It comes as no surprise that it was a young poet who denounced the “marriage between market and ideology,” the same man who, upon Paz’s death, invited over 25 poets to the editorial and advisory boards of a new magazine—Paréntesis or Parenthesis—which, during only 17 issues of existence, relegated any political discussion to focus exclusively on the publication of literature. His catch-phrase formed part of a refutation—on the literary playing field this time—to the position taken by the board of editors at the magazine Nexos, which in the May 173 issue that same year had published its response to the “confederacy of literatti.” There, among many other arguments, they warned about the “success among the public and media” enjoyed by the Colloquium, a success that “those who pride themselves so much on writing only for readers, for society and under no circumstances for the Prince, must humbly accept.” According to the editors, the success they had garnered was irrefutable proof of the “country’s cultural vigor,” but also of “a growing cultural market.”
Of the eight authors published by Vuelta in defense of “difficult literature,” seven were poets (Octavio Paz, Joseph Brodsky, H. M. Enszensberger, Adonis, Shuichi Kato, Lars Forssell, Kjell Espmark and Michel Butor). In “The Advantages of a Minority Condition,” Hans Magnus Enzensberger recalled how Flaubert or Baudelaire strived “not to cater to the popular taste and [to] protect their work against the intrusion of commercial values,” values disdained by poetry which “is the only human product that has resisted all attempts at commercialization.”
Thus, beneath a polemic that at first glance was centered on the relationship between intellectuals and the State and had animated the discussion between these participants for over 25 years, there was perhaps another, not so evident phenomenon, that might lead us to couch their arguments in other terms. Behind the stance of the intellectual confronting authority, we find once again that age-old dispute regarding the autonomy of art and the artist’s relationship with “bourgeois” power, a Baudelairean equation analyzed—among other contemporary thinkers—by Pierre Bourdieu.
To define this dispute in the case of Mexico as a squabble between poets, narrators and “specialists”—a classification based on its most highly visible figures— would be missing the point. However, it isn’t entirely arbitrary to note the obvious connections and ask oneself what the poets’ position was, or how the historic and social circumstances contributed to this twilight, this decay, of the figure of the intellectual poet for whom, from the time of Independence, political participation and the discussion of national affairs were not at odds with the task of writing poetry.
To speak of a twilight of intellectual poets precisely during the second half of the 20th century would be paradoxical, considering that one of its major protagonists was Octavio Paz, considered by José Luis Martínez to be the last “cultural boss” of that period. To observe that 20th-century Mexican literature ended on “April 19, 1998, the day when [Paz] died,” is intended as a tribute, but moreover a compendium that encompasses an understanding not only of the literary act itself, but also of the historical moment in which it takes place and that, for the purposes of this essay, began during the 1970s.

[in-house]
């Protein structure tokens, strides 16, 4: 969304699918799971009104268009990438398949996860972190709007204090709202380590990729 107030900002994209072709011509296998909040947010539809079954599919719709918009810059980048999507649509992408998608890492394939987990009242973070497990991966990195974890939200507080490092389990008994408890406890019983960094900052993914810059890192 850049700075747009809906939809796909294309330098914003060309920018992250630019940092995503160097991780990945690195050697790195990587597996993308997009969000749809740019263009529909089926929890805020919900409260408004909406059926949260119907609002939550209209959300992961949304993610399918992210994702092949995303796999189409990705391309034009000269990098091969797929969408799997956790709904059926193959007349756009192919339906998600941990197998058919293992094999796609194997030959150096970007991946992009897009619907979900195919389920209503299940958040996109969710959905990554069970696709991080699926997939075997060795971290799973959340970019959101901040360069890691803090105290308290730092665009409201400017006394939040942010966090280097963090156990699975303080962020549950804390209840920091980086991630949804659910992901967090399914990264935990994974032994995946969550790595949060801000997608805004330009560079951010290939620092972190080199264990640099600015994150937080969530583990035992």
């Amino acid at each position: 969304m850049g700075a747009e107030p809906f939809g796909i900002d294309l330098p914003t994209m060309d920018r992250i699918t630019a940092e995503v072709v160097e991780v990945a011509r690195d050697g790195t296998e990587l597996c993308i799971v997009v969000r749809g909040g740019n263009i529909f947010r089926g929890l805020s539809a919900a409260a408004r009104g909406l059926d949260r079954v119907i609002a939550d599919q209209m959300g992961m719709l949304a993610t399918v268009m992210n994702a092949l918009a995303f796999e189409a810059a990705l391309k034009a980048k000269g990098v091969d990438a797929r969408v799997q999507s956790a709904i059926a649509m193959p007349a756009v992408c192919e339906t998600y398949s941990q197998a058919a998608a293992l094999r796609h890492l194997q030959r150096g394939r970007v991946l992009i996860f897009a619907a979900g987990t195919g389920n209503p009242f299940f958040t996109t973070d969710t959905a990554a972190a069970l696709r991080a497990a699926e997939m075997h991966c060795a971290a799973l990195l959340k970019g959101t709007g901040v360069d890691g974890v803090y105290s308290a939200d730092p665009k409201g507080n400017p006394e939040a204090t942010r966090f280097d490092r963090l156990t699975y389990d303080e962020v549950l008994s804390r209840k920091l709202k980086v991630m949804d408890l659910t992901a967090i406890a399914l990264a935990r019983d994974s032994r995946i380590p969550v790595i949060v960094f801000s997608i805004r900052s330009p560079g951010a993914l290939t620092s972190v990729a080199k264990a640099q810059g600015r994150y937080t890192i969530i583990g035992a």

As a result of the events of 1968 and 1971, the breakthrough in the intellectual field of academic “specialists” (whom Gabriel Zaid called “the universitarians,”) and the rise of narrators, I believe that the twilight of intellectual poets is due, among these and other circumstances, to the definitive closure of an essentially Romantic current that viewed poets as sustainers of moral truths, thanks to which they would become the “critical conscience” of their time. I am not, of course, referring to the conscience that intervenes in the construction of an official national identity. On the contrary, I speak of the intellectual who, thanks to public exposure of his or her thought, is raised up as an alternate and independent power; whose strength consists of the value of his or her ideas and the repercussions they may have on society as a whole, as represented by its intellectual and political elite. By this I mean the modern intellectual, so widely documented in bibliographies that any further explanation is unnecessary. That is to say, he who no longer participates as “counselor to the Prince” or ideologue of a regime, but rather lives the task of opposing public power—in any of its manifestations—through the free and, moreover, public exercise of ideas and writing.
In many ways, Paz would represent among us the last poet in this Romantic line, in such a way that the discussion of his intellectual affairs proves to be indispensable for an understanding of the cultural panorama of our country during the past century. However, despite his vast presence, the concept of the intellectual poet cannot be understood solely through an analysis and discussion of his work. A prominent position that perhaps Paz claimed, according to Héctor Aguilar Camín, as “his” place in the world, “which I think would all be very well and good, if not for the fact that it’s an enormous place and you simply can’t avoid running into him.”
Thus, when the young staff members of Letras Libres faced Nexos contributors in a friendly game, it seemed to symbolically conclude twenty-five years of confrontation. It was not, however, an act tantamount to the one that launched the newspaper El Renacimiento in 1869, when Mexican writers, forgetting their political differences and enveloped in the spirit of nationalism, came together in order to create an organ of literary expression. Yet the fact was that, 130 years later, another chapter of Mexican literary and cultural life seemed to come to a close on the soccer field.